My mother passed away this year. As my sister and I have rummaged through her “stuff”, memories have flooded our thoughts like a brook overflowing a beaver dam. Many hundreds of old sepia and black and white pictures have surfaced flooding us with thoughts of times that we had forgotten and some that we had never known. Some pictures brought smiles and others tears, but all brought precious memories of family.
Searching through each box we also found stories that my mother had written and even one of mine that Mama had saved. Enjoy my memory of Sundays, a little girl, Granddaddy Horton and the porch rocker.
“As the sun filtered though the stained-glass window and played on the pew in front of me, I grew more and more fidgety. My mother’s hand, resting gently on my leg, reminded me to be still, but my thoughts still wandered. After all, the best part of Sunday to this 5-year-old girl had yet to come.
Each Sunday, my maternal grandparents would go home with us after church. I always loved being with Granny and Granddaddy Horton and hearing the stories of the “Old Florida” that they had grown up in…..stories of huge blood thirsty mosquitoes, rattlesnakes hiding in the orange groves, shaking their rattles in warning and panthers screaming in the night. Nothing since has fired up my imagination quite the same. My grandparent’s anecdotes were so colorful that I felt like I had lived through their experiences, rather than just hearing of them.
In those days, we called the noon meal “dinner”–not lunch as we do today. Sunday dinner was always wonderful. Just thinking of those tantalizing flavors causes me to salivate even now: crispy fried chicken, real mashed potatoes, creamy gravy, fresh green beans, sliced vine-ripened tomatoes, crackling corn bread with melting butter, rich chocolate cake and hand-churned vanilla ice cream, were on the menu most Sundays. But this was not what caused me to fidget each Sunday, as the Preacher’s voice droned on and on while my thoughts escaped the walls of the church.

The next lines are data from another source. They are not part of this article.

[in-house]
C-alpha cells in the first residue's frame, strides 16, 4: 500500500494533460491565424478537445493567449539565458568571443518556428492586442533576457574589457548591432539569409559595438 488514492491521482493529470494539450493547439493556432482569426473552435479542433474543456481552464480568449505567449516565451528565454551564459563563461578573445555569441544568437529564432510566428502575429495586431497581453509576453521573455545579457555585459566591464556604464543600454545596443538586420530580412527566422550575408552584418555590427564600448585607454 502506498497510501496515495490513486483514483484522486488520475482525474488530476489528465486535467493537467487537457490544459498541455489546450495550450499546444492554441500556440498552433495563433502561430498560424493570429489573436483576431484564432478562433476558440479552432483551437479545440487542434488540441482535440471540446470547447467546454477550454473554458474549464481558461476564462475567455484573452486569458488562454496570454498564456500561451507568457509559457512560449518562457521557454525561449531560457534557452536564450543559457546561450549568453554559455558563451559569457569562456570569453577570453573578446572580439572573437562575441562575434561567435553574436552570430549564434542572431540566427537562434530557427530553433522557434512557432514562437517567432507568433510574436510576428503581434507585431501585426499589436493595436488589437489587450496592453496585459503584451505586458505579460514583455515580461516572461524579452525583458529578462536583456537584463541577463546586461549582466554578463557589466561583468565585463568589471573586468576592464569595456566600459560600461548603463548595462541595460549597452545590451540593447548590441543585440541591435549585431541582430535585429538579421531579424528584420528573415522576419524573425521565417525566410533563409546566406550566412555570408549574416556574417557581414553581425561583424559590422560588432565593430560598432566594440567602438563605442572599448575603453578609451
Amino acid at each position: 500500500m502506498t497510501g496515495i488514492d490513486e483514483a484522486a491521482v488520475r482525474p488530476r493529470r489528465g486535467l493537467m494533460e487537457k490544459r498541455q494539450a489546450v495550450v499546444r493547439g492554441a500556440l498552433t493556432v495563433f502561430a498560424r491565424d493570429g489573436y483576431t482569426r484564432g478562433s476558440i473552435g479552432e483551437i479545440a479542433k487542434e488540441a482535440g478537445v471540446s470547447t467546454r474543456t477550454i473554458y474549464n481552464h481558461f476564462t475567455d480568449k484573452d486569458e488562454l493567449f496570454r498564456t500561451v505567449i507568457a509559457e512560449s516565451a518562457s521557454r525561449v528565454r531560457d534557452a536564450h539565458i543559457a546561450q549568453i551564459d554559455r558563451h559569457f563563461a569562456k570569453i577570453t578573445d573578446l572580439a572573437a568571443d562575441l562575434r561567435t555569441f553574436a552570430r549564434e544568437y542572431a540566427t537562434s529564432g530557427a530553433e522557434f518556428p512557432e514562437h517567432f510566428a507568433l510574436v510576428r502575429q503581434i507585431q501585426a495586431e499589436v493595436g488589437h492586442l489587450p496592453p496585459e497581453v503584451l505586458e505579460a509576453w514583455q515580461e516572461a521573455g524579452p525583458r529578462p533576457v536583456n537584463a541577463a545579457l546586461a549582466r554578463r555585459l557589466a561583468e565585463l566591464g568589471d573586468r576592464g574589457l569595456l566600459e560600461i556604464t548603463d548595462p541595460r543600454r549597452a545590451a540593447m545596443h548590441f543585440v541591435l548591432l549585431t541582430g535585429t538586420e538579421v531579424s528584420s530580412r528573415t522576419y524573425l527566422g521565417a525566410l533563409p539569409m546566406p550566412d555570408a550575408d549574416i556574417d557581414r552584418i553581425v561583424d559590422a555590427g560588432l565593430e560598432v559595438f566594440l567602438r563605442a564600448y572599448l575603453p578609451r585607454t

My Granddaddy Horton was a tall, thin man with beautiful snow, white hair. I learned from my mother that his black hair had turned white in his early 30’s. This always made him appear older than he was. To me, he seemed like a kindly patriarch, such as Moses, who I learned about in Sunday School– when I wasn’t fidgeting. I was the first grandchild, so I held a privileged position. And I never failed to let anyone know it when they challenged me for my throne–Granddaddy’s lap.
As soon as Sunday dinner was over and I was excused, I’d place my small hand in Granddaddy’s large calloused one and lead him to the porch rocker. This is where my thoughts had been leading me all day. On Sundays, our front porch became a magical place. On his cozy lap, Granddaddy would take me to marvelously exotic places with the help of the Sunday “funny papers”. As the afternoon wore on, we would explore all the places that came alive to both of us as he read of, “Little Orphan Annie”, “Alley Oop”, “Mutt and Jeff”, “Brenda Starr” and of all our other Sunday Friends. Through Granddaddy’s voice, I learned what it was like to be adopted by Daddy Warbucks, to be a comedic cave man, to live the life of a glamorous red-headed reporter, and to experience so many other exciting adventures .
I will never know if it was the love in Granddaddy’s voice, the gentle motion of the rocker or the balmy breeze that always seemed to find its way to our front porch; perhaps it was a combination of all three, but once I learned to read on my own, I was never able to recreate the spell that was cast on Sundays with Granddaddy, in a porch rocker with this little 5-year-old girl.”